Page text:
William Tracy Gould
Anna McKinne Gould (October 7, 1824)
At this time, Georgia offered many opportunities for a young and enterprising lawyer. In 1823, he moved from Clinton to Augusta, Georgia, where he lived and practiced law for the rest of his life. In February 1851, he was elected as a Judge of the Court of Common Pleas, later known as the City Court of Augusta. Inspired by his experience in Litchfield, Gould established a law school in Augusta, Georgia in 1833 which was modeled after Tapping Reeve and ...
Louisa's classmate Fanny Lyman wrote to William Greene in June of 1820, "William Gould is supposed to be engaged to Louisa Wait . . . he has treated her with marked attention for a year past and has been told of the disadvantage resulting from such attention but he still persists in his visits to and it is now believed by everyone to be a match."
When William left Litchfield in 1821 to establish a legal practice in Clinton, GA the couple continued dating and the engagement continued until 1824 when Louisa was living in Philadelphia and William in Augusta, GA. However, by October of that year, William was ...
- Julia Gould Hunter
- Virginia Hunter Gould
- Anna McKinne Gould
- Edward Sherman Gould
- Robert Howe Gould
- Sally Tracy Gould
- James Gould
- Julia Gould
- James Reeve Gould
LLS (1824) LFA (1818-1819)
- Henry Guy Gould
- Charles Gould
- John W. Gould
- George Gould
LLS (1827-1829) LFA (1819-1823)
Records for the schools were sporadic, especially in the formative years of both institutions. If instructors kept comprehensive records for the Litchfield Female Academy or the Litchfield Law School, they do not survive. Researchers and staff have identified students through letters, diaries, family histories and genealogies, and town histories as well as catalogues of students printed in various years. Art and needlework have provided further identification of Female Academy Students, and Litchfield County Bar records document a number of Law School students. The history of both schools and the identification of the students who attended them owe credit to the early 20th century research and documentation efforts of Emily Noyes Vanderpoel and Samuel Fisher, and the late 20th century research and documentation efforts of Lynne Templeton Brickley and the Litchfield Historical Society staff.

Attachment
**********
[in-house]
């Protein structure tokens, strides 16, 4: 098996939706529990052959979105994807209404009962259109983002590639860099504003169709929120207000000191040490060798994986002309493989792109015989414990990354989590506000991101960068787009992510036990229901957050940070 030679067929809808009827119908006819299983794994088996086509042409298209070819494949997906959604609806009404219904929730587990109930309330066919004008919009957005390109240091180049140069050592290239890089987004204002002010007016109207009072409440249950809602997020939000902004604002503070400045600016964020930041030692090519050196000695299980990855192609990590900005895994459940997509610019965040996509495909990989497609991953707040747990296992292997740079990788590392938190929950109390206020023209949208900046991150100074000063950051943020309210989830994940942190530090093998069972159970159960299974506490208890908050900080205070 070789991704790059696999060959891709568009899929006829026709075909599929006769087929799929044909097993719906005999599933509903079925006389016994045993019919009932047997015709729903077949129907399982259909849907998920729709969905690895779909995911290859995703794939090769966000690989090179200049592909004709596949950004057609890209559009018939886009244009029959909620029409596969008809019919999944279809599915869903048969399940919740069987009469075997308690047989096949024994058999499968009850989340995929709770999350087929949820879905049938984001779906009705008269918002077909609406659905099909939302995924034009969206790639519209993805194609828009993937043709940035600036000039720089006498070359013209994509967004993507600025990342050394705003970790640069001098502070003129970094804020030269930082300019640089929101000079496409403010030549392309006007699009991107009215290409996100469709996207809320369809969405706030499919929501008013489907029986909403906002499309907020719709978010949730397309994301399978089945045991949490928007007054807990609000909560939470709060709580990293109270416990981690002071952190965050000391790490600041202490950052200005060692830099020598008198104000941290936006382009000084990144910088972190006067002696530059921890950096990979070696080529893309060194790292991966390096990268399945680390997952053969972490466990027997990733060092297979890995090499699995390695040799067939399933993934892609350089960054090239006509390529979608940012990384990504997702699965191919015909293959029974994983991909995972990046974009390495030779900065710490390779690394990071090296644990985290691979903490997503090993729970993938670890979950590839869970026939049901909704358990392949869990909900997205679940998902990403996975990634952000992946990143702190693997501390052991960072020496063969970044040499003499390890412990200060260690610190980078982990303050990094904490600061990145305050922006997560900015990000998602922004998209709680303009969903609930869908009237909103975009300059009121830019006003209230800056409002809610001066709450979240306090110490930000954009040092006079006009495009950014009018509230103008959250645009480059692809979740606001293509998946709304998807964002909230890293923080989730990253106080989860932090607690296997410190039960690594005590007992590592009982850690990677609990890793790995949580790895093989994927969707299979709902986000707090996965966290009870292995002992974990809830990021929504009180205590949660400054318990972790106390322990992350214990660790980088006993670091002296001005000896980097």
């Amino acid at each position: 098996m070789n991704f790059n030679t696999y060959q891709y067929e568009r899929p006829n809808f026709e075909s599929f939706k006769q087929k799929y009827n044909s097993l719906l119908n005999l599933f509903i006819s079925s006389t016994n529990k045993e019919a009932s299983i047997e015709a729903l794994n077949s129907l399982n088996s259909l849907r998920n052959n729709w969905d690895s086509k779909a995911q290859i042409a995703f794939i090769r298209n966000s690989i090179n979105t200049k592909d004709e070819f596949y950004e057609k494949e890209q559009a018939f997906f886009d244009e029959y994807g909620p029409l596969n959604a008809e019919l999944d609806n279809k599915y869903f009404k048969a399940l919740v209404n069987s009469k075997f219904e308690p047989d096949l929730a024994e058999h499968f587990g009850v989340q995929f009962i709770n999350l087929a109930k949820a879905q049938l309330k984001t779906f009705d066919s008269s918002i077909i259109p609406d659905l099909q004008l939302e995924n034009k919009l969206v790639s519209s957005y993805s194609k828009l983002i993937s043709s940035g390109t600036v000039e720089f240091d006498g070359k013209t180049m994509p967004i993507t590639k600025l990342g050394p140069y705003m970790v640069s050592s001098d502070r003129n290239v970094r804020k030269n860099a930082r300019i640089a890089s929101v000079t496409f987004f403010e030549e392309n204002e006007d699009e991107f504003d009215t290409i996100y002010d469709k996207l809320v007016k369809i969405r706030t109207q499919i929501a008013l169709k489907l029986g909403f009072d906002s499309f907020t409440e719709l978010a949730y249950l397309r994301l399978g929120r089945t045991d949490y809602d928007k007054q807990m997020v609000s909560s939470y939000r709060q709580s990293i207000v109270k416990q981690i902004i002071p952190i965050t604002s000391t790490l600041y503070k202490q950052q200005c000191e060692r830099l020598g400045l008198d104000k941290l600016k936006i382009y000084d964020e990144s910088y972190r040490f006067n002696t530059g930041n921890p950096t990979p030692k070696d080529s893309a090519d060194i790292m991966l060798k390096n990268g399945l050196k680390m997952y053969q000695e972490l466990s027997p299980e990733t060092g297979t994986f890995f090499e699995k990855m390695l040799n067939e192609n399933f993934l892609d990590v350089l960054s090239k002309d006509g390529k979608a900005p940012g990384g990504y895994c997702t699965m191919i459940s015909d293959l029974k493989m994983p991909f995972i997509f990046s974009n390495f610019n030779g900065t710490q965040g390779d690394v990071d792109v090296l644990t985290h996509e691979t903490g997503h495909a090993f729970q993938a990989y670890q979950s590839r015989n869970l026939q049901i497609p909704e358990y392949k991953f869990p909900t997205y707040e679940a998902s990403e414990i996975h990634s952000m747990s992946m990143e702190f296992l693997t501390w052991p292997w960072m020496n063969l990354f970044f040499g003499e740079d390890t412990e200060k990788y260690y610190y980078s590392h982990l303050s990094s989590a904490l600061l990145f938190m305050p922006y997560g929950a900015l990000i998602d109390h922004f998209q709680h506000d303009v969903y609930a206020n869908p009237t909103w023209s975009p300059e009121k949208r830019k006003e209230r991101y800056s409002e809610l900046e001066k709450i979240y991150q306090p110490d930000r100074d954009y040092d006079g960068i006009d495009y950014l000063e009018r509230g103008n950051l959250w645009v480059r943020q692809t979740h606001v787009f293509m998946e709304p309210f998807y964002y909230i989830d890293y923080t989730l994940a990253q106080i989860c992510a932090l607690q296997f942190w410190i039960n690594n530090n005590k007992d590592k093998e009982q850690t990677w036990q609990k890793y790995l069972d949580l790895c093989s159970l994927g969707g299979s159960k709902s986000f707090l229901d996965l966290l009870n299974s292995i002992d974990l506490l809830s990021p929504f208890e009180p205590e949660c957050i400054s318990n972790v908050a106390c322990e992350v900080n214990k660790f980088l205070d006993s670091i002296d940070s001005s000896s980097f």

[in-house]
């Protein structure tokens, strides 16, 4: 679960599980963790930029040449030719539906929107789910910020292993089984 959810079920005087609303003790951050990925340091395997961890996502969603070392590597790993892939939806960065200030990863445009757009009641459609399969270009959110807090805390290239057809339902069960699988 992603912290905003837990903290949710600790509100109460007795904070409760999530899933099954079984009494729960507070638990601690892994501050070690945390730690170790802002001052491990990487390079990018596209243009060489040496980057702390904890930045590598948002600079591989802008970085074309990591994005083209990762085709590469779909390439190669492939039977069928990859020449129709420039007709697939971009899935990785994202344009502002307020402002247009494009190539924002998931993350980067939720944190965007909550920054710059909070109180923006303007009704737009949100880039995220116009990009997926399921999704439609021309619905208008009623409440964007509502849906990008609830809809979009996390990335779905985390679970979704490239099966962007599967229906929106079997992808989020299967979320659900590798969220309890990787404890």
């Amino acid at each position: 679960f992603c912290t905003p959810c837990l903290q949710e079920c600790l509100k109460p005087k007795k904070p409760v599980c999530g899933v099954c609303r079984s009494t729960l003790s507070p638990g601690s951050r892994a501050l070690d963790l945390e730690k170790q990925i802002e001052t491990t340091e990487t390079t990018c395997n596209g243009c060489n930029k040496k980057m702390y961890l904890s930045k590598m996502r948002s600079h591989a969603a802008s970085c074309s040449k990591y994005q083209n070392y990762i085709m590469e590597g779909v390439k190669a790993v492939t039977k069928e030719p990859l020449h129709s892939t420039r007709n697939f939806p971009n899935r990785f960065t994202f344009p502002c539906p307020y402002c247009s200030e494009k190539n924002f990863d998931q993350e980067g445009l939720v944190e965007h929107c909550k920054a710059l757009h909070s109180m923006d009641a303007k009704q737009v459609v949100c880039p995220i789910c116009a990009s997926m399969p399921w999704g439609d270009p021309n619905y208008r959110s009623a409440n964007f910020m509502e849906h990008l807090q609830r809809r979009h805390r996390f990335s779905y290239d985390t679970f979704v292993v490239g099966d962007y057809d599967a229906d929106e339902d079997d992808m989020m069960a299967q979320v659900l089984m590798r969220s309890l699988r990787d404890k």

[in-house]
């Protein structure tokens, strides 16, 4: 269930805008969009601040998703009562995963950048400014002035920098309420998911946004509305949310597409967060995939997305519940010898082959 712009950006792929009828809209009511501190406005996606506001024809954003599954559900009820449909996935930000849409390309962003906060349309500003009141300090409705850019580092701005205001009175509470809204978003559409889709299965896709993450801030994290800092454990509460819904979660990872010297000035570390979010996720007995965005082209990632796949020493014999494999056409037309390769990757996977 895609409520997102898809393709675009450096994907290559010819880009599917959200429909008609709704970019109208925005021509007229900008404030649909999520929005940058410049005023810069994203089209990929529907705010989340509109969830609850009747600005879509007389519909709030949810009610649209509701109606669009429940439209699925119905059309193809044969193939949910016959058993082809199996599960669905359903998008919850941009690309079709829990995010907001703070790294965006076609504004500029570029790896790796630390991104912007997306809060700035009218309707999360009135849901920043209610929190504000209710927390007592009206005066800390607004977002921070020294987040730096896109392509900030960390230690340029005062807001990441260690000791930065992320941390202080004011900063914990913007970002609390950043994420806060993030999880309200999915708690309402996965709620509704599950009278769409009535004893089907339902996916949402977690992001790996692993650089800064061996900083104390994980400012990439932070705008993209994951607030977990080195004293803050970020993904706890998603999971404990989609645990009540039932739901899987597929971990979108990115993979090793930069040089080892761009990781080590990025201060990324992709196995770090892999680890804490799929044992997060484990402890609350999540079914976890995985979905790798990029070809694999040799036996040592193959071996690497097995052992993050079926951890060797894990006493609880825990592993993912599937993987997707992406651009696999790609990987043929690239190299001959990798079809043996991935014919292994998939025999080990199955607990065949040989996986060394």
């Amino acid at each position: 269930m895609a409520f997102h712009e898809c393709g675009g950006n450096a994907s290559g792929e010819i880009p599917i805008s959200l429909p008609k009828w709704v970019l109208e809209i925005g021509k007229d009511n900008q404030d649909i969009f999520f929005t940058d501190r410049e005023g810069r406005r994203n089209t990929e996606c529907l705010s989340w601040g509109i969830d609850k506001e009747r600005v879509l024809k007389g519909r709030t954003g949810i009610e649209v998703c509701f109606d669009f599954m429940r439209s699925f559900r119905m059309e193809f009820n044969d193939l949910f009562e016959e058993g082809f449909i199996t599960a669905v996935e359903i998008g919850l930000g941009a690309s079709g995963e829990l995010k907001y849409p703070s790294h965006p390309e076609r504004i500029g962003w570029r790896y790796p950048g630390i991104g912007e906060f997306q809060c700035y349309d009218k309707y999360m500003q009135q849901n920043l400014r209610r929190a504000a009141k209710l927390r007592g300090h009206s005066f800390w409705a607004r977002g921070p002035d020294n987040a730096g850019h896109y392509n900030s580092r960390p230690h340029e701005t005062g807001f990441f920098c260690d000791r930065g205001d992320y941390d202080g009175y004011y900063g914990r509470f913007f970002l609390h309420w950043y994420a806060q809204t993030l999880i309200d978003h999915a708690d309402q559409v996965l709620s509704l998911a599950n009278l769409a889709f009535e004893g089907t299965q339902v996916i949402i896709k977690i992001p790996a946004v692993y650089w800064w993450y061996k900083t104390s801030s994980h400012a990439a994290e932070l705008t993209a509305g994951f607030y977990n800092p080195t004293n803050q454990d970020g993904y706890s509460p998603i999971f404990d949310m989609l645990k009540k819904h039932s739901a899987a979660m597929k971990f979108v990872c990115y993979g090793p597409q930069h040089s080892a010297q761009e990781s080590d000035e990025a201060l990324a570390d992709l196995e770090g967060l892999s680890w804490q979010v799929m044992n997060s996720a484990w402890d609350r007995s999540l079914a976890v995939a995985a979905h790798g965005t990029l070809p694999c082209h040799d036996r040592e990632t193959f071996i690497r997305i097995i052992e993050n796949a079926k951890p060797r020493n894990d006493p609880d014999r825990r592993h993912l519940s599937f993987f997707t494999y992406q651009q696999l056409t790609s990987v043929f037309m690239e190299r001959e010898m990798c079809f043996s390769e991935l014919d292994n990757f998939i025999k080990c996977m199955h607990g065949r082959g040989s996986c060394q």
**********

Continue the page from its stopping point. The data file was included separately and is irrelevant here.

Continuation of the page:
Catalogue of the Litchfield Law School, Hartford, CT: Press of Case, Tiffany and Company, 1849.
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